October 1: $50


If the charge for a prorated amount fails

Once you enable proration on upgrades, you can choose how to handle failed charges for prorated amounts by checking or unchecking this field under Settings > Processing > Recurring Billing:

If the transaction for a prorated amount fails, don't update the subscription or the balance.

If this is checked and the charge fails, we will not add the prorated amount to the subscription balance and the subscription itself will remain unchanged. Using the example above, if the $18 prorated charge were to fail, the subscription price wouldn’t change; the customer would be billed the usual $30 on October 1.

If this field is left unchecked, we’ll add the prorated amount to the customer’s subscription balance, and on the next billing date, we’ll charge them this amount plus the next cycle’s full price. In this case, if the $18 prorated charge were to fail, the subscription price would increase to $50, and we would bill the customer $68 on October 1.

Enable proration on downgrades

If you edit the subscription price to a lower dollar amount or apply a discount, it is defined as a downgrade. To enable proration on downgrades:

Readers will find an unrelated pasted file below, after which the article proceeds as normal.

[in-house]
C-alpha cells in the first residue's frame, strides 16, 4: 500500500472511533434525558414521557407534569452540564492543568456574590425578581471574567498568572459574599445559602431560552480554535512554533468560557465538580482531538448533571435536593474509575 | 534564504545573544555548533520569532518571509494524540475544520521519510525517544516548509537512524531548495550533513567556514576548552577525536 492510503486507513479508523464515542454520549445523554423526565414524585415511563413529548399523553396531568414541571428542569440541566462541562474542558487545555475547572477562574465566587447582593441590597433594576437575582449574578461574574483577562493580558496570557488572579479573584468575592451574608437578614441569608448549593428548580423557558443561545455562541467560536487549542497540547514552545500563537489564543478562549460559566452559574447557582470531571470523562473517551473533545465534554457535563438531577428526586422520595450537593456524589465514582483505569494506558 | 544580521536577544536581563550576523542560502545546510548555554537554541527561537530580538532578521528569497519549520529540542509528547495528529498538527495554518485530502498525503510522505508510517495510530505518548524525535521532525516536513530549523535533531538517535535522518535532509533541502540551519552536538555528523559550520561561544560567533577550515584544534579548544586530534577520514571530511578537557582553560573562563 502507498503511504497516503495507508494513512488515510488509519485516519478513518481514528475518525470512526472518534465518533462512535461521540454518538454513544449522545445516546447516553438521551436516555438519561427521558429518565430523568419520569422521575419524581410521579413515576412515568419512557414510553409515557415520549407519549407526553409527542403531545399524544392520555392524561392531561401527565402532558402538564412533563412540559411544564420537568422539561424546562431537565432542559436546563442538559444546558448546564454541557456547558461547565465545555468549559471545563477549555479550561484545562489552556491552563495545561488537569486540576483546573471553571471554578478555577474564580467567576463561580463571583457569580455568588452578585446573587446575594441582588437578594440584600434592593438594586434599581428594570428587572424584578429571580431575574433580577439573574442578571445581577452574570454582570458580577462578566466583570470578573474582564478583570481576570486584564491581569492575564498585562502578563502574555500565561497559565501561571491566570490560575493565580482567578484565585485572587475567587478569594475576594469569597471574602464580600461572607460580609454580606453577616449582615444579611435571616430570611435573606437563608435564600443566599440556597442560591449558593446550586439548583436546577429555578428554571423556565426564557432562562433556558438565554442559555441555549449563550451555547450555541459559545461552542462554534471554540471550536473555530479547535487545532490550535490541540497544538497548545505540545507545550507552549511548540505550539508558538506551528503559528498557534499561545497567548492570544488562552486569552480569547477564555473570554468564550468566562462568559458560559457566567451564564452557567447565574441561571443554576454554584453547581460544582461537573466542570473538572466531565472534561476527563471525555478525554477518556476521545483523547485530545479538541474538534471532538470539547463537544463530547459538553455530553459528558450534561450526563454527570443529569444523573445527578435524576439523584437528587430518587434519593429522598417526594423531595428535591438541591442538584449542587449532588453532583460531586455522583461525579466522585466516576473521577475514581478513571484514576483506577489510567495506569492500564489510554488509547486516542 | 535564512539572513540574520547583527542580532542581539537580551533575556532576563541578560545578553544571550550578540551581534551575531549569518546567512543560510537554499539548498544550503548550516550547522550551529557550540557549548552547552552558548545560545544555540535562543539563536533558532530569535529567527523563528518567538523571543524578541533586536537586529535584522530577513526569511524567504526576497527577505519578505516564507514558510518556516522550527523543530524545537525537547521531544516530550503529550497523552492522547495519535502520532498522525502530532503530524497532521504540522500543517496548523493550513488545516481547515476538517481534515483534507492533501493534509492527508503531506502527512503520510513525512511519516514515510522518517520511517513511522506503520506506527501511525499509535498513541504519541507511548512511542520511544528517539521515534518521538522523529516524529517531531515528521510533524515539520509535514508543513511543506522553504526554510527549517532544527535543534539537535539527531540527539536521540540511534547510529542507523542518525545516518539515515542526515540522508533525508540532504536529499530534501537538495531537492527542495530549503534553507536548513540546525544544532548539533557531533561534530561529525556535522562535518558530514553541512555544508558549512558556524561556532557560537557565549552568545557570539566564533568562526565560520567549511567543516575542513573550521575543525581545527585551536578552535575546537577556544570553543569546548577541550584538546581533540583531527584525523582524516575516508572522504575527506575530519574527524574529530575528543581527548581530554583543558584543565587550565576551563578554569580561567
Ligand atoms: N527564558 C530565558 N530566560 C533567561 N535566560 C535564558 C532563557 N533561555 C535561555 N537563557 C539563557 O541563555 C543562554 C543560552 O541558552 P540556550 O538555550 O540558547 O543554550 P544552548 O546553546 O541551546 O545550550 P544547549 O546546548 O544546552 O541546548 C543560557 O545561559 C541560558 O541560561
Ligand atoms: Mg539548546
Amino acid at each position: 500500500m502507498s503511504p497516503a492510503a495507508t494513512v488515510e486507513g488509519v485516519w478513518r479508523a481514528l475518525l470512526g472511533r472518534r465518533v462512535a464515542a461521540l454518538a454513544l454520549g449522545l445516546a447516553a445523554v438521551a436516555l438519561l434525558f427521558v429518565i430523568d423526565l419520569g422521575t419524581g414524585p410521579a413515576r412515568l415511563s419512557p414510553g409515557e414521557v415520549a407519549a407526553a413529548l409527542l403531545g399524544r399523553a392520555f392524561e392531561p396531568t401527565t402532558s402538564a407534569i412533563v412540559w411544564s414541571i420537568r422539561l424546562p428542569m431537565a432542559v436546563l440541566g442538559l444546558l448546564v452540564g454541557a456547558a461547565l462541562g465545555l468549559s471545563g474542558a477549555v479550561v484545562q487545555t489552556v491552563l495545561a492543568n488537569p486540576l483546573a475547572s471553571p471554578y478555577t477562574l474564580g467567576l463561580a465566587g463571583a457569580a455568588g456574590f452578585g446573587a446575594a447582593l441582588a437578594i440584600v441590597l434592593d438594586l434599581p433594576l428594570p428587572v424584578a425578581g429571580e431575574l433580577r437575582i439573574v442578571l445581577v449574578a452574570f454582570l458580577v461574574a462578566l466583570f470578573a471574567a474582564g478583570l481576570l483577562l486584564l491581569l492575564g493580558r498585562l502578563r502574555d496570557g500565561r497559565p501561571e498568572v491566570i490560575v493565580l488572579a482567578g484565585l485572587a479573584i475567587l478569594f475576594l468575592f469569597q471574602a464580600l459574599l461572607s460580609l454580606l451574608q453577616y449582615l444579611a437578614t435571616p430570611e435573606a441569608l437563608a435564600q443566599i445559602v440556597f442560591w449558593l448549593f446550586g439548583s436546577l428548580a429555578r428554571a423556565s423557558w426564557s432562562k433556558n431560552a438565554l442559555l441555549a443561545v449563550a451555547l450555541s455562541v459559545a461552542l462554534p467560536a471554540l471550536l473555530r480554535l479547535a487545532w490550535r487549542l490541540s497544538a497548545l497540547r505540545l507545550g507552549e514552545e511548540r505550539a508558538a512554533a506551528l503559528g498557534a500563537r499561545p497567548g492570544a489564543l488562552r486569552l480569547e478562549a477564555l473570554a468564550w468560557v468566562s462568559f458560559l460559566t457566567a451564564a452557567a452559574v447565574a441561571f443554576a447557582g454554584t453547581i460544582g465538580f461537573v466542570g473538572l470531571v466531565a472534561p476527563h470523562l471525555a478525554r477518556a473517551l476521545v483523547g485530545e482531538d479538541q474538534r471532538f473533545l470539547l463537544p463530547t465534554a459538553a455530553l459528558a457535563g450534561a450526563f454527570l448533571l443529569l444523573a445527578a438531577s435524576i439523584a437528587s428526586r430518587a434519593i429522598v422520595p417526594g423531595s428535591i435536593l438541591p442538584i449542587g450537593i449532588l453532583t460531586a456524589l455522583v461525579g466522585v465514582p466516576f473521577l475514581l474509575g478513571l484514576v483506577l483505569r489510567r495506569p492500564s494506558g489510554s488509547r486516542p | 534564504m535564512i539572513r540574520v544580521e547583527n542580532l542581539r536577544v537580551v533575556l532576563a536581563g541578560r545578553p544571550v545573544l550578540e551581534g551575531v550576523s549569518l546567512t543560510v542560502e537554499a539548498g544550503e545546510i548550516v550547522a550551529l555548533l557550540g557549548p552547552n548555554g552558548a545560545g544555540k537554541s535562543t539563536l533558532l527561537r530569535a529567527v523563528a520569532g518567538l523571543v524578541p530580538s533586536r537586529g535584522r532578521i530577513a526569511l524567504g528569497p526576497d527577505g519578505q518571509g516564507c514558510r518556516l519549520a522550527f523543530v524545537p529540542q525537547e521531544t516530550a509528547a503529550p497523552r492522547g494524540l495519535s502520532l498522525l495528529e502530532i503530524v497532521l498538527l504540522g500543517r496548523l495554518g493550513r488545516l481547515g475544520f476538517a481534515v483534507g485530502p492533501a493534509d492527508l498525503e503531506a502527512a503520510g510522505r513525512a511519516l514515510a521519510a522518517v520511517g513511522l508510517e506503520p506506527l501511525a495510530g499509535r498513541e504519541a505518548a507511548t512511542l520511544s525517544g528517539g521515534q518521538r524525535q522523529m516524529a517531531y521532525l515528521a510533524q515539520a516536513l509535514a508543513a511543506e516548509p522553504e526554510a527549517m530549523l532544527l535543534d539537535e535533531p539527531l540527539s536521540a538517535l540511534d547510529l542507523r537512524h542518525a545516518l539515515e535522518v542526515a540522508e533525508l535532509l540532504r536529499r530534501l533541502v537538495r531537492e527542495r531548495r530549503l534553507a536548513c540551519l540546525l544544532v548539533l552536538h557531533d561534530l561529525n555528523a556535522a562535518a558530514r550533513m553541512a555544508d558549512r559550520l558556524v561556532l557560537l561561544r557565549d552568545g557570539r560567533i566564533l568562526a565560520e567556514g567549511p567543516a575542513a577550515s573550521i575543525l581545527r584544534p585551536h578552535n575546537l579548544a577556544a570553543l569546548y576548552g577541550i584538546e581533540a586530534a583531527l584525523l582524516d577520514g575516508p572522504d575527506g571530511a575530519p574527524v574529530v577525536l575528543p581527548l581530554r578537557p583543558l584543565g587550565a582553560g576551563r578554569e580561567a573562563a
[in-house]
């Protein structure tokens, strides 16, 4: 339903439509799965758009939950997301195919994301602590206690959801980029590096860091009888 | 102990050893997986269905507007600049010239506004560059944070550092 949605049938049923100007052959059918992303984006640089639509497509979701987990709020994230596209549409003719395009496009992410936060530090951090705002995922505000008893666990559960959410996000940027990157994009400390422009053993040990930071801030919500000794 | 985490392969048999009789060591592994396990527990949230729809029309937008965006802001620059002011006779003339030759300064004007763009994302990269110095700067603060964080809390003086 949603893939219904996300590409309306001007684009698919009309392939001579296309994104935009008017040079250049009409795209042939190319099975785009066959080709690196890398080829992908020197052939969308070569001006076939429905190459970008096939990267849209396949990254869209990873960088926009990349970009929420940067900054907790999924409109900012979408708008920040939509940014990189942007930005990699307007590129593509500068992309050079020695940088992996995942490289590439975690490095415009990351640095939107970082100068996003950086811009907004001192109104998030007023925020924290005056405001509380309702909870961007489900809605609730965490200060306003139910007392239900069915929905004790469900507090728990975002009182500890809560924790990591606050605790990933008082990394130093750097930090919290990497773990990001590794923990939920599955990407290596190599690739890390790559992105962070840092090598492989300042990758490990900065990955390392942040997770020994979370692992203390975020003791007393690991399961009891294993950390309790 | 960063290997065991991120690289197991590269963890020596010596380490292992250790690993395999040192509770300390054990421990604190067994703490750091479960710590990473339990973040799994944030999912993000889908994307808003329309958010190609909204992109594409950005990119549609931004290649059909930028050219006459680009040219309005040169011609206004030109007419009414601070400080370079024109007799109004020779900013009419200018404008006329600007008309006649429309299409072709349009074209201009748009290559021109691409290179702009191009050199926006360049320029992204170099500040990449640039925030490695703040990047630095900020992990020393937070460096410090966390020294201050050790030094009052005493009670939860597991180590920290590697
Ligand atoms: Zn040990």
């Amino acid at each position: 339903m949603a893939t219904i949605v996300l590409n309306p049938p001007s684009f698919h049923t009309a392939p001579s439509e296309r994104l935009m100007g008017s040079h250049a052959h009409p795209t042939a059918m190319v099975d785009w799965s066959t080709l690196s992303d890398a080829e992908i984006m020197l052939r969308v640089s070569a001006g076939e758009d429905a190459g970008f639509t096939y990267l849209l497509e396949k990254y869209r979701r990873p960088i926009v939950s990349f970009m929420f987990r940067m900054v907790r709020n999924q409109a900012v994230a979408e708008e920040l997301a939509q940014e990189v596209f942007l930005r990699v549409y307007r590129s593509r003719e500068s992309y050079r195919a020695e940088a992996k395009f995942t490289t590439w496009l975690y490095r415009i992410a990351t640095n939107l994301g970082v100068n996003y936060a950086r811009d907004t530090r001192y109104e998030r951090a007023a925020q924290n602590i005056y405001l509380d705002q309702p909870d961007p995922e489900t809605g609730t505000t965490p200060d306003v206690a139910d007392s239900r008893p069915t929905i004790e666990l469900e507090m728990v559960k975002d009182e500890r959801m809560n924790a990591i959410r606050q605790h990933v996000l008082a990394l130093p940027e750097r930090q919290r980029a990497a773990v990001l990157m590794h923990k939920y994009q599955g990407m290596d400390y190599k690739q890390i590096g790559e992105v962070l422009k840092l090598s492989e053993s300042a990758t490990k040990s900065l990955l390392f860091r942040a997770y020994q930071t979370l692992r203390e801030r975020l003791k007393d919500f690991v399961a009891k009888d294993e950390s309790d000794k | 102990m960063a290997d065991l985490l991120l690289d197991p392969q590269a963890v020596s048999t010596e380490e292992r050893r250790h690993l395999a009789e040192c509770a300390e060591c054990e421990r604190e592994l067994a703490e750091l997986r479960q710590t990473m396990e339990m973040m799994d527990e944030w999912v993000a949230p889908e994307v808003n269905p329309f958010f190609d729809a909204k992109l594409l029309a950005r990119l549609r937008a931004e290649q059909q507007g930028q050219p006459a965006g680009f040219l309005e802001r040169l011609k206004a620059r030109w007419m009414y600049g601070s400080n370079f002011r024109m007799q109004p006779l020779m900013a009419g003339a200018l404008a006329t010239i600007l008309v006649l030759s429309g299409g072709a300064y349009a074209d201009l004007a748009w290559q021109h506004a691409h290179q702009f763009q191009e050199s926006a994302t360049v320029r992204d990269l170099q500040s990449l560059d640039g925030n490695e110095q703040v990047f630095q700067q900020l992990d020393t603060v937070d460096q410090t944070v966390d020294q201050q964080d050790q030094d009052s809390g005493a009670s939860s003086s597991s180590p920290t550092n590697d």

1. Log into the Control Panel
  2. Navigate to Settings > Processing > Recurring Billing
  3. Click Edit
  4. Check the box next to Enable proration on downgrades

If the price of a subscription decreases in the middle of the billing cycle and you have enabled proration on downgrades, then we will subtract the prorated amount from the customer’s subscription balance. A customer’s balance should be $0 if they pay their bill on time, so you should see a negative balance for them in the gateway.

On the next billing date, the customer will be charged for any positive balance on their subscription. If the downgrade gave them a negative balance, their payment method won’t be charged until their balance exceeds $0.

note

Prorations on downgrades will always be applied to the subscription balance in the gateway—we will not issue a refund to the customer’s payment method. If you would like to issue a refund instead of applying a credit, you will need to create a separate transaction outside of the subscription.

Proration on downgrades example

Say your customer has a $75 monthly subscription that bills on the fifth of each month. She decides to downgrade to a $25 monthly subscription on September 6. She had already paid her $75 monthly bill on September 5, so we’ll subtract a prorated amount from her subscription balance to credit her for what she’s already paid. This credit will be applied to her balance in the gateway, so it will not affect her bank statement at all.